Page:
The BRS 3000-T is advertised as being made of titanium, but there are other metals in its construction as well. The design is such that it weighs just 25g and it comes with a little nylon carrying pouch that adds a further 2g.

BRS 3000-T
BRS 3000-T

BRS 3000-T with Primus windshield
The BRS 3000-T stove does not perform well in even light wind. It pairs well with the 68g Primus windscreen but requires quite a narrow pot to prevent dangerous overheating of the cartridge. This windscreen inverts when not in use and nests around a 240g/250g gas cartridge

The stove is perfect for carrying inside a titanium mug along with a small gas cartridge for midday hot drinks or food on day hikes. That said the pot supports on this ‘Bumblebee’ stove are pretty narrow and I have to take care to ensure my pots sit on it square. I am not over keen on using this stove with my wider pans. While the largest pot I regularly use is just under a litre, I wouldn’t like to use anything larger, or more accurately, heavier on the pot supports. I have been loathe to use it on most longer, multi-day hikes but I am well aware that many hikers have used one of these stoves for months on end with no problems other than struggling to work with it in windier conditions. Some users have also experienced problems with the pot supports bending. Mine hasn’t shown any sign of that to date however.

I think the BRS 3000-T offers around 9200 BTU, it is advertised as giving out 2700W but works better and less frantically with less flame spilling up the sides of pots if not on full, which does, of course, mean a little longer to boil. But speed isn’t everything, hence my affection for meths/alcohol stoves over the years. It is just that with drier summers recently and occasional fire bans, meths stoves have been progressivly less favoured.

There are alternatives- The BRS 3000-T is almost certainly modelled on the the 45g titanium Fire Maple Hornet. This is a stove that also has its fans, or one of the badge engineered copies such as the Alpkit Kraku, Robens Fire Midge or Olicamp Ion. You pays your money and makes your choice, they are all the same stove, which is no bad thing. But I don’t own any of those stoves. I see no reason to buy another stove when I can use the excellent Pocket Rocket II or another that I already own.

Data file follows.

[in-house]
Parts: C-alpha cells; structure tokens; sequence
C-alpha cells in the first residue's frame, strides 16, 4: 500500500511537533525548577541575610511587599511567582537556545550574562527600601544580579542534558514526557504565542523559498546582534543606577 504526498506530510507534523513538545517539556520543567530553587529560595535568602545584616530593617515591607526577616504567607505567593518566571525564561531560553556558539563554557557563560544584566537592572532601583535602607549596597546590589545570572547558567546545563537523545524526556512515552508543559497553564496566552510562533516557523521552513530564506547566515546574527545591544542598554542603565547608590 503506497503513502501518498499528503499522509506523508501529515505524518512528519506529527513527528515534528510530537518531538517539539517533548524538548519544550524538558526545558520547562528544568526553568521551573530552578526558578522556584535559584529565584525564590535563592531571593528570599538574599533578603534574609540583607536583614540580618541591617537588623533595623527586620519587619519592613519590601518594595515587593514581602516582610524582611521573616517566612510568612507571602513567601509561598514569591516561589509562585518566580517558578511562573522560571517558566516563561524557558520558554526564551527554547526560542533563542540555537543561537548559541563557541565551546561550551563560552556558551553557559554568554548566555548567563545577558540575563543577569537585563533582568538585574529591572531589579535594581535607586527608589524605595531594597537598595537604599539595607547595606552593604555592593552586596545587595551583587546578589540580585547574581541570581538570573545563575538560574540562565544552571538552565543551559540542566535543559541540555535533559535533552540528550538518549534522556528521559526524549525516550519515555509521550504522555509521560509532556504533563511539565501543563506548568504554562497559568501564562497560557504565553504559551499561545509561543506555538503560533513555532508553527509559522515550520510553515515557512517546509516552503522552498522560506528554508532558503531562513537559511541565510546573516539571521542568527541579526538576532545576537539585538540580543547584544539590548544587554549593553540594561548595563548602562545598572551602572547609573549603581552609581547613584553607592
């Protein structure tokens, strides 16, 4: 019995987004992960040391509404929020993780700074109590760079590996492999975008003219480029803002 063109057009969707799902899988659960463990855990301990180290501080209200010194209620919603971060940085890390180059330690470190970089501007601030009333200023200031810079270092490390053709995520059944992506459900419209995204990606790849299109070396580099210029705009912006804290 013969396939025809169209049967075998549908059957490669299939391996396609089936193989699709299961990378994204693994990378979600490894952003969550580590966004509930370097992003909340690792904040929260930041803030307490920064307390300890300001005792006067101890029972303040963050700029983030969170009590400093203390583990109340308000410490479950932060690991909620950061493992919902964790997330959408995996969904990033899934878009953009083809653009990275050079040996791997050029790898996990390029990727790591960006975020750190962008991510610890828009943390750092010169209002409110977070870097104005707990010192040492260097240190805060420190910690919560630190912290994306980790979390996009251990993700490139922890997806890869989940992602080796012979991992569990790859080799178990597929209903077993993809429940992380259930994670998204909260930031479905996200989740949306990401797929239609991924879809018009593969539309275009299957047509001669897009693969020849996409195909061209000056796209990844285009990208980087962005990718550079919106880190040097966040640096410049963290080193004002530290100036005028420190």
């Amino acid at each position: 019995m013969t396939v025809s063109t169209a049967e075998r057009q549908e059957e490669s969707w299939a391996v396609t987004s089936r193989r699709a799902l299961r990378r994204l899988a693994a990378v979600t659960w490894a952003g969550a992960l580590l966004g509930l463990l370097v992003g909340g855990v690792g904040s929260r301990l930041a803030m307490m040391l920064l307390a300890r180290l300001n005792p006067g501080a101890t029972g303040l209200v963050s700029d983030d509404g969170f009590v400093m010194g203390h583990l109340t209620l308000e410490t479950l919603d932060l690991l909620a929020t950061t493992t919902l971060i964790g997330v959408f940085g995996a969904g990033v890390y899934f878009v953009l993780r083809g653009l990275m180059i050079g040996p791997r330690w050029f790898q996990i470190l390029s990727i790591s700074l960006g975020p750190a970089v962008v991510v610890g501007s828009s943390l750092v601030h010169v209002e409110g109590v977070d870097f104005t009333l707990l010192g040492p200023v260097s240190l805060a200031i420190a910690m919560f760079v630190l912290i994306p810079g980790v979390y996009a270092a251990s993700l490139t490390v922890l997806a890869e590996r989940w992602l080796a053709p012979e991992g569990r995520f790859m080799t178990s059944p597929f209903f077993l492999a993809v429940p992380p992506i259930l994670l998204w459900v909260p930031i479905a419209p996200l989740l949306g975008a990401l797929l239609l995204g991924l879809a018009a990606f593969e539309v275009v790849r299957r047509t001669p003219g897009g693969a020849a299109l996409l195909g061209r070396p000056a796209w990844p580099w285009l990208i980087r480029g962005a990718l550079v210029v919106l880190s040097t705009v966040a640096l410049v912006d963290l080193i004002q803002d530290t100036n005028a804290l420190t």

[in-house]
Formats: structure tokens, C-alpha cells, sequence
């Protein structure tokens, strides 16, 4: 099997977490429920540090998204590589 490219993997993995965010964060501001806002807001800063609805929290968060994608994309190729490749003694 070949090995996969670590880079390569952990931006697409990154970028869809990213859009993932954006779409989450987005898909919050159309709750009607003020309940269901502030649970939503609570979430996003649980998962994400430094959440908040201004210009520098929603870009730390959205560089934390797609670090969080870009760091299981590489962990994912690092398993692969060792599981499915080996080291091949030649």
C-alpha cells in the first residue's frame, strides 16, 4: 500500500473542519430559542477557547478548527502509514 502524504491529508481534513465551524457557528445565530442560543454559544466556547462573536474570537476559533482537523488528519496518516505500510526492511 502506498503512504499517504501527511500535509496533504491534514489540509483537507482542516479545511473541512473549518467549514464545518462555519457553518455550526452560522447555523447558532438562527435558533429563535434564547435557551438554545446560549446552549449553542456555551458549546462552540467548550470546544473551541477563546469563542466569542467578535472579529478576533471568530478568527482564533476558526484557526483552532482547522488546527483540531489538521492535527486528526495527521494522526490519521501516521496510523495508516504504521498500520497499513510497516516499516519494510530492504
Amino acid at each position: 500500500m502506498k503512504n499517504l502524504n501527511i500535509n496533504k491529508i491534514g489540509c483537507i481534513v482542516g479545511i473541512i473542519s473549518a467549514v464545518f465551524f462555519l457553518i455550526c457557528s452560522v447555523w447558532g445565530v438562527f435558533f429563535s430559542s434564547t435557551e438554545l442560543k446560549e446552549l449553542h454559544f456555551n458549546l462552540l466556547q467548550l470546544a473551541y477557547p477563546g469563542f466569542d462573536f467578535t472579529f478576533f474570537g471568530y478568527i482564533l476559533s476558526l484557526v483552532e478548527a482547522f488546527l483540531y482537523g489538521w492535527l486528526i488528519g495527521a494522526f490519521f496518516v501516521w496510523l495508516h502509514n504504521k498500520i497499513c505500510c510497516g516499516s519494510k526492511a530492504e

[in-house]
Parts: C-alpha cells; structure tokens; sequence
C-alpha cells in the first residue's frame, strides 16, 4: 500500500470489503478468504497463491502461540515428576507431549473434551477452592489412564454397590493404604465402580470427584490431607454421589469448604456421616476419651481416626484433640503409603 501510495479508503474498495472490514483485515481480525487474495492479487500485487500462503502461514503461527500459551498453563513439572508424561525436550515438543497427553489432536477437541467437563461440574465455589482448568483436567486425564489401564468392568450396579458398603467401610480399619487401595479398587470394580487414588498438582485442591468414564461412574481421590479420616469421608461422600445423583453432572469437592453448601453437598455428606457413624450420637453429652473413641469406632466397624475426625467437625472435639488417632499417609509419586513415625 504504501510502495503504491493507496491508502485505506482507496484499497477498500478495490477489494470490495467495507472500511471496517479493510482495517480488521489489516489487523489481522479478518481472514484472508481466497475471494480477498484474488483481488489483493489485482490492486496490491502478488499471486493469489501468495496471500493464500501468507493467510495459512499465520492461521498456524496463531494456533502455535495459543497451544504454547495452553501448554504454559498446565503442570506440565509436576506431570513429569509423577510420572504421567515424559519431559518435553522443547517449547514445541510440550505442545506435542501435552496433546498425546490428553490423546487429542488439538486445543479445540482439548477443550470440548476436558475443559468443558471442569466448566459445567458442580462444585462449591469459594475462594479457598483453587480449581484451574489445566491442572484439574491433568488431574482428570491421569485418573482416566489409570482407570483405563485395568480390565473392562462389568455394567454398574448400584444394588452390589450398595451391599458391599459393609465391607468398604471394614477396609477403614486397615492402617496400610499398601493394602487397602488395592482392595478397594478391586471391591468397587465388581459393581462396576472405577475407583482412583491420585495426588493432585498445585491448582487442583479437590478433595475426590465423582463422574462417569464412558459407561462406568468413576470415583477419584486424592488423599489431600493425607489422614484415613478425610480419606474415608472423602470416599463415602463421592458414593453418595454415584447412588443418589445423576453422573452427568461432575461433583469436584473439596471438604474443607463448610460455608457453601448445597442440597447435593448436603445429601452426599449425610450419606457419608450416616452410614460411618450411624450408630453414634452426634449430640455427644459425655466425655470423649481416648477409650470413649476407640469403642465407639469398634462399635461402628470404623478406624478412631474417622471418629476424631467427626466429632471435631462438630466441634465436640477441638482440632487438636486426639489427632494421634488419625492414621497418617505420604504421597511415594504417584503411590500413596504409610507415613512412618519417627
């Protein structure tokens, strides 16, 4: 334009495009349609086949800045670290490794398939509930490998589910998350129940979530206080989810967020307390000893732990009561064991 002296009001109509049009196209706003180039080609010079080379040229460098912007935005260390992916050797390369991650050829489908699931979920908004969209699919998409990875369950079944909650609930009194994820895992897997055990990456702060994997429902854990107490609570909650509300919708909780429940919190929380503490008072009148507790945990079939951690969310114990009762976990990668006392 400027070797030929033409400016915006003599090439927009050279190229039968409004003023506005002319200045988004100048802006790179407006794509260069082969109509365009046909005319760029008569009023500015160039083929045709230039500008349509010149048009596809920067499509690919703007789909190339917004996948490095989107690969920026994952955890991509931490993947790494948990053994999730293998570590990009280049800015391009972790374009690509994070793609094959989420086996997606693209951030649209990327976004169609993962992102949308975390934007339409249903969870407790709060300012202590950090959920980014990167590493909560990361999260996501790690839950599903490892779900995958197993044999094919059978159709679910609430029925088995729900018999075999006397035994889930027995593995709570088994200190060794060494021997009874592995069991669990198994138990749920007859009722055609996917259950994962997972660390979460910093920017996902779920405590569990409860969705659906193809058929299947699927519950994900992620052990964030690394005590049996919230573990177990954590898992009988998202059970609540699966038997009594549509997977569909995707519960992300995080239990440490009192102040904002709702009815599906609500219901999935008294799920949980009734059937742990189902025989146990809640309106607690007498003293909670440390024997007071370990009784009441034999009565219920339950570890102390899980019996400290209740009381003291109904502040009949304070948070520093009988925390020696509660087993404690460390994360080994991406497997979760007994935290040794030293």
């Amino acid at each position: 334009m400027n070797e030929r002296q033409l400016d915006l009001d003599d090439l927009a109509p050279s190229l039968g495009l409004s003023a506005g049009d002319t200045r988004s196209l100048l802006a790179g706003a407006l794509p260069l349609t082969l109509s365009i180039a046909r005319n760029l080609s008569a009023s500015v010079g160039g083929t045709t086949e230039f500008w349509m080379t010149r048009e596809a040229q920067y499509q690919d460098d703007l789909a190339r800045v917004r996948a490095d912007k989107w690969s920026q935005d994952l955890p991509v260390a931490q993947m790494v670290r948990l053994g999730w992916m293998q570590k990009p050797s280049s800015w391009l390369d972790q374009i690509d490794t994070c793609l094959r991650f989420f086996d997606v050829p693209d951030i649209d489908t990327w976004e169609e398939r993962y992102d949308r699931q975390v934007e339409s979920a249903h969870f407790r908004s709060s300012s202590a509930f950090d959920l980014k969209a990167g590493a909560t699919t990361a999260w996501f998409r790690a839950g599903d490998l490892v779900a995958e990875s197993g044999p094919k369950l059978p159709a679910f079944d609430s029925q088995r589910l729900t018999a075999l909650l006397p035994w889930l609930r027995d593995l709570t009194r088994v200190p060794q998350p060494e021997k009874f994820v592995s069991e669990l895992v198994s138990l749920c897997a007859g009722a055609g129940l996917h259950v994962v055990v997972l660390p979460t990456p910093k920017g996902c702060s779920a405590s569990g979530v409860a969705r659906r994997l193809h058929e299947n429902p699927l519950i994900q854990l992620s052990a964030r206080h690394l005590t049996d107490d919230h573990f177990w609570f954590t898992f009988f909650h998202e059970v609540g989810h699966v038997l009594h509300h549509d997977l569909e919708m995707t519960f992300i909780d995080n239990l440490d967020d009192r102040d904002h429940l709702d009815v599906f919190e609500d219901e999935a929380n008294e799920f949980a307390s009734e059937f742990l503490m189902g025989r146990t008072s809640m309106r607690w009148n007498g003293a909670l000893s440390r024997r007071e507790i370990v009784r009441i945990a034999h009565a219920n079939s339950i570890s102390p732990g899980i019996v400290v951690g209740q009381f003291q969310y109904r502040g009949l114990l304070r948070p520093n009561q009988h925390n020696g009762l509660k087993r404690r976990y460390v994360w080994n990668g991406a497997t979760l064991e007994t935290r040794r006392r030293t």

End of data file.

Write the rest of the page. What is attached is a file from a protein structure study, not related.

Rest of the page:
Others

Primus Omnifuel 3289

Primus Omnifuel 3289 in use with gas canister. Note that jets had to be changed for use with liquid fuels and the fuel bottle and pump are not shown in this image
Primus Omnifuel 3289 in use with gas canister. Note that jets had to be changed for use with liquid fuels and the fuel bottle and pump then required are not shown in this image

This beast of a stove was taken on many car camping trip over the years as my family grew up but has never accompanied me on any more than the odd day hike and hardly used at all for the past decade.

The Primus Omnifuel (8000 BTU) is now a classic, an almost bomb proof, well made stove that can also be disassembled in the field if necessary to service or repair. While it is actually a multi-fuel stove, capable of running on petrol, paraffin or even diesel, I have tended to use Coleman Fuel (White Gas) which is a very pure 100% liquid petroleum naphtha. You get less soot with this fuel and jets do not clog up. If not Coleman Fuel, then I have run it on canister gas, with which it works very well. It is a very stable, low to the ground stove with three wide pot supports. It is possible to get a fine simmer or roaring flame with the control knob, it sounds like a rocket taking off when fully on. This type of stove should NEVER be used inside a tent as the fireball occasionally produced can be ‘interesting’. There are newer, more compact versions of this stove available now but mine works fine. Or worked fine, it is a few years since I pulled it out of store to use ‘in anger’. While I have no idea what the new versions weigh, mine weighs a whopping 352g. It is a terrific stove, just not for lightweight hiking.